Drawing the line in Iraq

Leslie H. Gelb

April 05, 1991|By Leslie H. Gelb

NEW YORK — AN IRAQI Shiite who has devoted his life to opposing Saddam Hussein visited me on Monday. "I know what you would not do," he said over bagels and coffee. "You would not intervene with military force in my country's civil war. I disagree, yet I understand. But what do you think the United States should do" to stop the killing of Shiites and Kurds, short of such intervention? His distinction is important. I still believe that the worst thing for Americans and Iraqis is for the United States to be drawn into the tribal and religious warfare there. But the second-worst thing would be to do nothing at all.

President Bush, in his zeal to avoid the prime sin of military intervention, is committing the second sin of almost total passivity.

Passivity dangerously and erroneously signals a willingness to live with Saddam Hussein. It also suggests a cynical indifference toward Kurds and others after having incited their rebellion.

At a minimum, Bush should enforce the strictest interpretation of the cease-fire agreement with Baghdad. That means shooting down Iraqi aircraft and helicopters. The loophole that allows the use of helicopters for administrative purposes has become a general license. Bush promised to destroy armed helicopters, and he should keep that promise.

As for destroying Iraqi tanks and artillery, that leads into the civil war quagmire. It goes well beyond the U.N. mandate and would embroil American forces directly in ground combat.

There should be no illusion, however, that firing on Iraqi helicopters will level the battlefield between Baghdad and the rebels. Iraq's forces vastly outnumber and outgun the rebels. But strong action in the air would send a critical signal to the Iraqi military.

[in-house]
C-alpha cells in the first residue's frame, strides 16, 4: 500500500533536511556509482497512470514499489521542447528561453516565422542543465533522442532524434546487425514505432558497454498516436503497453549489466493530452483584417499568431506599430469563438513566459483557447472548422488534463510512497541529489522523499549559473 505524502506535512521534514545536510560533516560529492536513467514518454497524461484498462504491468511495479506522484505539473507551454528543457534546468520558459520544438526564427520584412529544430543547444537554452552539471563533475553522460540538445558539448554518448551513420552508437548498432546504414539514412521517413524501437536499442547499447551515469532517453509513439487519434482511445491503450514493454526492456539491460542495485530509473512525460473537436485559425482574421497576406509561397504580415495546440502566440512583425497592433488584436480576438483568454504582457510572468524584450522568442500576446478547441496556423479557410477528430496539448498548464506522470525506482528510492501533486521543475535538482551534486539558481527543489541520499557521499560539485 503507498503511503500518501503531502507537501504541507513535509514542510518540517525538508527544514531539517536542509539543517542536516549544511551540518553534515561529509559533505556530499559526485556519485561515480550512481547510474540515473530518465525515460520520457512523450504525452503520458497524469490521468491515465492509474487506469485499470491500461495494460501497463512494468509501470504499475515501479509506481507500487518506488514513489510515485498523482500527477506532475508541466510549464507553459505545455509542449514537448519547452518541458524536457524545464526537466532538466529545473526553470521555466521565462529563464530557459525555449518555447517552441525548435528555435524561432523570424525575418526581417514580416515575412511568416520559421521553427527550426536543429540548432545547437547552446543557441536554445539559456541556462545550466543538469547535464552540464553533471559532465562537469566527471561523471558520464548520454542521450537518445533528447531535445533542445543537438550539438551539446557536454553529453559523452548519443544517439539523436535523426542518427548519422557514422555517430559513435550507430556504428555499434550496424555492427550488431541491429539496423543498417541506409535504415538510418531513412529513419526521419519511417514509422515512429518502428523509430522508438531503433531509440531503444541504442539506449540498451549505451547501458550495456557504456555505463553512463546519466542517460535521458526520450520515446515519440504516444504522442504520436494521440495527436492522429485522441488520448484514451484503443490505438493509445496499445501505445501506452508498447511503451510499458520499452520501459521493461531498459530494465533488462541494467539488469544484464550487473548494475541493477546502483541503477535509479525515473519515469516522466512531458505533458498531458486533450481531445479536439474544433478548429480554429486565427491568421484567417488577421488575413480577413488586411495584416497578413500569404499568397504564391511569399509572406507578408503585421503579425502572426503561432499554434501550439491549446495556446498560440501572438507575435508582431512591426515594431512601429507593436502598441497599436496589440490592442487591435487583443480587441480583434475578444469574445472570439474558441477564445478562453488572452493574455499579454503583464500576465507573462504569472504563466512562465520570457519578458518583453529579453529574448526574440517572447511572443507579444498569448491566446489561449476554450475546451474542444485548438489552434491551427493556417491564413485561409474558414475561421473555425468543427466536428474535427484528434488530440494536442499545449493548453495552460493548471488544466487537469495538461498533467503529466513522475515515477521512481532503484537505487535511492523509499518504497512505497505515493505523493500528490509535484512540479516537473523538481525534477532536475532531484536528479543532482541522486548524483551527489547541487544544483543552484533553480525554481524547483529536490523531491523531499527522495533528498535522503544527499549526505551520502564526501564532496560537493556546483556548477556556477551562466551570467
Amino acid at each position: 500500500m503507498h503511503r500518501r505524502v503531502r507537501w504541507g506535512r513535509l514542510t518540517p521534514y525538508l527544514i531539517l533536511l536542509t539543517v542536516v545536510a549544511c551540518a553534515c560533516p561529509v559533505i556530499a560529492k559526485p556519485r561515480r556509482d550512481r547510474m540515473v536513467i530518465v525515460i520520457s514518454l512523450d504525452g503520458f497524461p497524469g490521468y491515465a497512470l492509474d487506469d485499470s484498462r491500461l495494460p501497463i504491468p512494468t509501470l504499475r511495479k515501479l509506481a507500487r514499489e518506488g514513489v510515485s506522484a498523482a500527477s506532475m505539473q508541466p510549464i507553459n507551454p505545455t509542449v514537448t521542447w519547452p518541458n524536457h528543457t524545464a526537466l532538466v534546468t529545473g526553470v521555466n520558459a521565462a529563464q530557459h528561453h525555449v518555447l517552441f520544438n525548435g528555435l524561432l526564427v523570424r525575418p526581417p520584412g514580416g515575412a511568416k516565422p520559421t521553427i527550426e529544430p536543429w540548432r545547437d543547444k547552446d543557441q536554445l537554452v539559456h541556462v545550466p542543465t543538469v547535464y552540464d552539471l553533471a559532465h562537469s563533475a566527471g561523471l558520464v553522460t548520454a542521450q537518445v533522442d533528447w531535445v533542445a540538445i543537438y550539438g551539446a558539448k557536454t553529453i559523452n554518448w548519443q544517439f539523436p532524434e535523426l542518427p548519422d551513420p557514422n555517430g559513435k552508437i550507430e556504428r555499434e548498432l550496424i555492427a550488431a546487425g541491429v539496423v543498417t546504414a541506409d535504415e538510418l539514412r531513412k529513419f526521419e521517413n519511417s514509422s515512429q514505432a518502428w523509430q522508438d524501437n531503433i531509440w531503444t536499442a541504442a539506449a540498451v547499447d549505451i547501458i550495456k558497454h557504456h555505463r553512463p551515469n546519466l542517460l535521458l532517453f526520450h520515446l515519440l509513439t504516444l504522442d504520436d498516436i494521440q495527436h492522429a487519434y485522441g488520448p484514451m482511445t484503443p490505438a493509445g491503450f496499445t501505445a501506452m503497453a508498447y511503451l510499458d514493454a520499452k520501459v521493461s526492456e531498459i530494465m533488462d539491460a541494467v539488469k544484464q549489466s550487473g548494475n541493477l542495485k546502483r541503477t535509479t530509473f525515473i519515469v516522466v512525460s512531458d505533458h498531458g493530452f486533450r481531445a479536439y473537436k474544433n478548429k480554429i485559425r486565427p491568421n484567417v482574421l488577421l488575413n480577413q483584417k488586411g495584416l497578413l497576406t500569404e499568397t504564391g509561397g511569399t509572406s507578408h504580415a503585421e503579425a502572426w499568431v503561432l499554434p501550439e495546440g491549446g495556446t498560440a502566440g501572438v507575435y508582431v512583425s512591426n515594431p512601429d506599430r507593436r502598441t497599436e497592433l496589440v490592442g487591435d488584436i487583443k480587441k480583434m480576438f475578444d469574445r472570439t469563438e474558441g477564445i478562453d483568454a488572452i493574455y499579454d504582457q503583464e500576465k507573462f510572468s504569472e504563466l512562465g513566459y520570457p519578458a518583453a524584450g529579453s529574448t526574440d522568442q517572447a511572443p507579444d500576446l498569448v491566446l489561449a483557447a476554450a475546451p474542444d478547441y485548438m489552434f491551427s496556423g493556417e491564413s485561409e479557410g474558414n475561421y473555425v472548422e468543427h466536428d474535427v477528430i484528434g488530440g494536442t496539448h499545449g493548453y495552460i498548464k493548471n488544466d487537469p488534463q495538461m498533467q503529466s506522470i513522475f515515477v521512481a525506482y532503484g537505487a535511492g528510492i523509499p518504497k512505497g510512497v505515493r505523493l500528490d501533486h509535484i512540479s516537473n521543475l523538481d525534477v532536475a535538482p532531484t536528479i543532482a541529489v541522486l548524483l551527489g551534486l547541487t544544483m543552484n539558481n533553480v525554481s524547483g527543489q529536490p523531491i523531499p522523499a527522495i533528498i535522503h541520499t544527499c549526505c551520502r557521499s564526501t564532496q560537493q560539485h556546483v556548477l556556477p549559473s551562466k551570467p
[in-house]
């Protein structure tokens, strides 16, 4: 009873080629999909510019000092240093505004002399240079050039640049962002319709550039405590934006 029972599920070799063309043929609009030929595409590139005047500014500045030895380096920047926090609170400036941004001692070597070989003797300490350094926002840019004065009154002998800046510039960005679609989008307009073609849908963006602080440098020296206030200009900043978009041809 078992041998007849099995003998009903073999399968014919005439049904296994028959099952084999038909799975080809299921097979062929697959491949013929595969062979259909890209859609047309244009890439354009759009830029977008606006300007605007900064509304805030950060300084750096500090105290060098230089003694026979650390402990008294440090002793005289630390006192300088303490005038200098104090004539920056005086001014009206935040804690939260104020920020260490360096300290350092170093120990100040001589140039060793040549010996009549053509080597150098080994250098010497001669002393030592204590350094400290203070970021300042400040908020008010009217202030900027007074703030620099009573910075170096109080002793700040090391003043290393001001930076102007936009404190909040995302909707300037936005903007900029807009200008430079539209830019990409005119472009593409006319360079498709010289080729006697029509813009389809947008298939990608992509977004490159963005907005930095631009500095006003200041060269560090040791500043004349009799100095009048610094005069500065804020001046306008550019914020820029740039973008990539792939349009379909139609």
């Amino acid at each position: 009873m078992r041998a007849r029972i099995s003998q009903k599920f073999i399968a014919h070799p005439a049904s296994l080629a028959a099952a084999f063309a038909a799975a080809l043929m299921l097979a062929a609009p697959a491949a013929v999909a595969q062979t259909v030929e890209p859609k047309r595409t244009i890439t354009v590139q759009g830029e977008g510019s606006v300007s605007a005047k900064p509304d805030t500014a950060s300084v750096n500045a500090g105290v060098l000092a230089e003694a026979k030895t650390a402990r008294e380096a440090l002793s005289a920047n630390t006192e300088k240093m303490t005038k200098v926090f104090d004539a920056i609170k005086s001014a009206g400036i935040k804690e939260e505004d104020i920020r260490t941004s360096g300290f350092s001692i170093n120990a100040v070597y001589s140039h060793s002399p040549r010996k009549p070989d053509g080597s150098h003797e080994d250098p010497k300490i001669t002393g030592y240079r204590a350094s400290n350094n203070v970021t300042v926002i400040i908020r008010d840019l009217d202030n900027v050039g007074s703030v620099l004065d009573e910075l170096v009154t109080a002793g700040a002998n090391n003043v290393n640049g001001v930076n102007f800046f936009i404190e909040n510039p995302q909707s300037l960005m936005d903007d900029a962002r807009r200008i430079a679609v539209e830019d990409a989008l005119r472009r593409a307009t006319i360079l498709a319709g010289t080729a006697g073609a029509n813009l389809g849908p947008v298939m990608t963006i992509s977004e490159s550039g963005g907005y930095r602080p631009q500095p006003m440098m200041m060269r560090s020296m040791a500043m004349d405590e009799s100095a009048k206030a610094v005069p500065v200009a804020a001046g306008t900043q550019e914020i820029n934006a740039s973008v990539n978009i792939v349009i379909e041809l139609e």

It would remind them that everything will be harder if Saddam stays in power. That signal has grown far too faint. Iraqi military leaders could read faintness as a change in Washington's course, as a new policy that only Saddam can keep Iraq whole.

The nightmare of Lebanonization has to be avoided. But Bush and his coalition partners have carried this credo too far -- to the point of almost dropping the anti-Saddam ball. The Arab League compounded the signaling error last weekend by letting Saddam's government participate in its Cairo meeting.

There is another allied signal to Iraqi military leaders that needs strengthening: You will be held responsible for your brutality. Let them worry about what that may mean in personal accountability and future economic hardships.

The administration's failure to warn Iraq is shocking. The State Department practically achieves rhetorical orgasms of condemnation every time Israel deports Palestinian terrorists. It rarely condemns the killings of Kurds and Shiites.

Silence fills the halls of the U.N. The Security Council surprised itself by authorizing war against Iraq. It surprises few today by returning to form and scampering away from all responsibility for postwar Iraqi turmoil.

The U.N. does not mix into the internal affairs of its members. To be sure, such intervention would open a vault of troubles.

Yet the U.N. has intervened with peacekeeping forces in the Congo and Cyprus and proposes to do so now in Cambodia. True, it always has been at the invitation of the host government. But regional organizations have been known to act without an invitation. Several West African states sent forces recently to impose a cease-fire on warring Liberians.

My Iraqi visitor wants no similar involvement from Iraq's neighbors, whom he rightly fears. And he knows well the U.N.'s great reluctance to intervene. Still, he asks for some kind of help from the U.N., some notice, some aid for refugees, some words of warning to the butchers. The U.N. can and should provide all. Maybe Tuesday's French and Turkish initiative can produce some action.

Above all, he prays for U.S. military intervention. But unlike the Savonarolas of intervention who preach that American guns are the easy answer to civil war, he also realizes the magnitude of what he asks of Washington.

He smiles and offers one last story about a Kurd who said to a Palestinian: "I envy you. When you die, at least the Arabs, the United States and the United Nations complain."

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